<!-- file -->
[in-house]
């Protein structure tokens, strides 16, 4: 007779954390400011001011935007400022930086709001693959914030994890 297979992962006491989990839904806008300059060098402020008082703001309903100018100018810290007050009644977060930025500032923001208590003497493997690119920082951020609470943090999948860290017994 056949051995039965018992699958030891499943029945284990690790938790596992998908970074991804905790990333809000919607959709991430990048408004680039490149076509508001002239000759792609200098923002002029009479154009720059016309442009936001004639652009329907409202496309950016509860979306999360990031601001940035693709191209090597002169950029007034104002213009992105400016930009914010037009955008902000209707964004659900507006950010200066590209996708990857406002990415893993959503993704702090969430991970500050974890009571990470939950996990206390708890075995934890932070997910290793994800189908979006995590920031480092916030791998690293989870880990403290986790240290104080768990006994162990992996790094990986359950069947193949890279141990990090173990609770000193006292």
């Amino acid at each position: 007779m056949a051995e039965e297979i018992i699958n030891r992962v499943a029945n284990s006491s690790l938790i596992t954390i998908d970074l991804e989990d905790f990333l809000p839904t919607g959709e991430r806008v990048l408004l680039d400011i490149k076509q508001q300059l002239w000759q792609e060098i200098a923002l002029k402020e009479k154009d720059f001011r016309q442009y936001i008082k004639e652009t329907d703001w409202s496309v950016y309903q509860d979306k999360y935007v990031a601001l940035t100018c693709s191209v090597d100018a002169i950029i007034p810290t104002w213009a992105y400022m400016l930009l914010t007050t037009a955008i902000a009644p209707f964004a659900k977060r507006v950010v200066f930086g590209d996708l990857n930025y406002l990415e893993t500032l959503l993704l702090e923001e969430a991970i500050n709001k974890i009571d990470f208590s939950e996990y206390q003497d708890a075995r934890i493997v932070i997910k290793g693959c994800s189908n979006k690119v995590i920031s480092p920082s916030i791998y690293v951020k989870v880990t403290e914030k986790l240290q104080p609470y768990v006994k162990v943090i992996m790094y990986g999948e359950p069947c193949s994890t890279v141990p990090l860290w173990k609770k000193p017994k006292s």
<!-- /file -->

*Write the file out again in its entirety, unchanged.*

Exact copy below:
[in-house]
């Protein structure tokens, strides 16, 4: 007779954390400011001011935007400022930086709001693959914030994890 297979992962006491989990839904806008300059060098402020008082703001309903100018100018810290007050009644977060930025500032923001208590003497493997690119920082951020609470943090999948860290017994 056949051995039965018992699958030891499943029945284990690790938790596992998908970074991804905790990333809000919607959709991430990048408004680039490149076509508001002239000759792609200098923002002029009479154009720059016309442009936001004639652009329907409202496309950016509860979306999360990031601001940035693709191209090597002169950029007034104002213009992105400016930009914010037009955008902000209707964004659900507006950010200066590209996708990857406002990415893993959503993704702090969430991970500050974890009571990470939950996990206390708890075995934890932070997910290793994800189908979006995590920031480092916030791998690293989870880990403290986790240290104080768990006994162990992996790094990986359950069947193949890279141990990090173990609770000193006292």
């Amino acid at each position: 007779m056949a051995e039965e297979i018992i699958n030891r992962v499943a029945n284990s006491s690790l938790i596992t954390i998908d970074l991804e989990d905790f990333l809000p839904t919607g959709e991430r806008v990048l408004l680039d400011i490149k076509q508001q300059l002239w000759q792609e060098i200098a923002l002029k402020e009479k154009d720059f001011r016309q442009y936001i008082k004639e652009t329907d703001w409202s496309v950016y309903q509860d979306k999360y935007v990031a601001l940035t100018c693709s191209v090597d100018a002169i950029i007034p810290t104002w213009a992105y400022m400016l930009l914010t007050t037009a955008i902000a009644p209707f964004a659900k977060r507006v950010v200066f930086g590209d996708l990857n930025y406002l990415e893993t500032l959503l993704l702090e923001e969430a991970i500050n709001k974890i009571d990470f208590s939950e996990y206390q003497d708890a075995r934890i493997v932070i997910k290793g693959c994800s189908n979006k690119v995590i920031s480092p920082s916030i791998y690293v951020k989870v880990t403290e914030k986790l240290q104080p609470y768990v006994k162990v943090i992996m790094y990986g999948e359950p069947c193949s994890t890279v141990p990090l860290w173990k609770k000193p017994k006292s």